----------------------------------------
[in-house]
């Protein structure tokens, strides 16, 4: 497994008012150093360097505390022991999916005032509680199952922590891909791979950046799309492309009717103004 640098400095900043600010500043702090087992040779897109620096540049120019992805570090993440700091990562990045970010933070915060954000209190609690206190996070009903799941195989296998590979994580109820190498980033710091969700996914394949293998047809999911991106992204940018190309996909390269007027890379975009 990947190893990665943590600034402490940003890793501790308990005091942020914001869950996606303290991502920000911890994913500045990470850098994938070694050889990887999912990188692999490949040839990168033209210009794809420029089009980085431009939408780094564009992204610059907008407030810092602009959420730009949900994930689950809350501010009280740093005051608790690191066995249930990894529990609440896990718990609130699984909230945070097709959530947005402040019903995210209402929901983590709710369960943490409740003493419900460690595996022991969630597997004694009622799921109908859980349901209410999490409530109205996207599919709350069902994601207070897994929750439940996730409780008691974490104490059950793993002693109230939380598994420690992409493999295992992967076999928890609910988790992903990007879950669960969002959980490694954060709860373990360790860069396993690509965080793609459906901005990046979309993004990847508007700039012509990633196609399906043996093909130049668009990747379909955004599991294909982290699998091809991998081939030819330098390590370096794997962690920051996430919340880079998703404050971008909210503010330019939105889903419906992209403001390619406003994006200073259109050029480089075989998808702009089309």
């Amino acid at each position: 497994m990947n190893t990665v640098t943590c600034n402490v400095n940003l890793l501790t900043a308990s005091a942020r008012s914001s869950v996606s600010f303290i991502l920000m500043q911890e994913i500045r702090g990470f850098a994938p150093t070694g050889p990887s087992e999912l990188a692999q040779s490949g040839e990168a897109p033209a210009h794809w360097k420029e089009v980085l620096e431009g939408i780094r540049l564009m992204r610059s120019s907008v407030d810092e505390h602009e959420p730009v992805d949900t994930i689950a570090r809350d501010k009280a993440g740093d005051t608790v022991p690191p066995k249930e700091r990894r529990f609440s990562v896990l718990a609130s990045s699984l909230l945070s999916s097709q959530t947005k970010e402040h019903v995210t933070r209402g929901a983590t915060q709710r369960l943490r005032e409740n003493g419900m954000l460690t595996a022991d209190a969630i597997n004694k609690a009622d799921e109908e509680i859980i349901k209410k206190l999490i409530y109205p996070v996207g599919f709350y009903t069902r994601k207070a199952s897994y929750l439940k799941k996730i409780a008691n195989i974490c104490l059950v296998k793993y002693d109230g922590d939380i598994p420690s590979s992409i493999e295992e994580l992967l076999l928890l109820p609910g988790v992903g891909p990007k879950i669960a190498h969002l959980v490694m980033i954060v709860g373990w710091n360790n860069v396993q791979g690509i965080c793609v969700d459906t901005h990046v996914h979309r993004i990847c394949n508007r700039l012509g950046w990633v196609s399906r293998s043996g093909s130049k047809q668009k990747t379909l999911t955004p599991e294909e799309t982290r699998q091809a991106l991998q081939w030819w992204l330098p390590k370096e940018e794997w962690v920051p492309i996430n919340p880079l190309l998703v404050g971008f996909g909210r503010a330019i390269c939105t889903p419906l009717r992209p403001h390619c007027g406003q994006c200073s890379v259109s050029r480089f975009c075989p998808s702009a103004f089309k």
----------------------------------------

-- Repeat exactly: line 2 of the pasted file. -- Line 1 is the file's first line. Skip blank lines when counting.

């Protein structure tokens, strides 16, 4: 497994008012150093360097505390022991999916005032509680199952922590891909791979950046799309492309009717103004 640098400095900043600010500043702090087992040779897109620096540049120019992805570090993440700091990562990045970010933070915060954000209190609690206190996070009903799941195989296998590979994580109820190498980033710091969700996914394949293998047809999911991106992204940018190309996909390269007027890379975009 990947190893990665943590600034402490940003890793501790308990005091942020914001869950996606303290991502920000911890994913500045990470850098994938070694050889990887999912990188692999490949040839990168033209210009794809420029089009980085431009939408780094564009992204610059907008407030810092602009959420730009949900994930689950809350501010009280740093005051608790690191066995249930990894529990609440896990718990609130699984909230945070097709959530947005402040019903995210209402929901983590709710369960943490409740003493419900460690595996022991969630597997004694009622799921109908859980349901209410999490409530109205996207599919709350069902994601207070897994929750439940996730409780008691974490104490059950793993002693109230939380598994420690992409493999295992992967076999928890609910988790992903990007879950669960969002959980490694954060709860373990360790860069396993690509965080793609459906901005990046979309993004990847508007700039012509990633196609399906043996093909130049668009990747379909955004599991294909982290699998091809991998081939030819330098390590370096794997962690920051996430919340880079998703404050971008909210503010330019939105889903419906992209403001390619406003994006200073259109050029480089075989998808702009089309």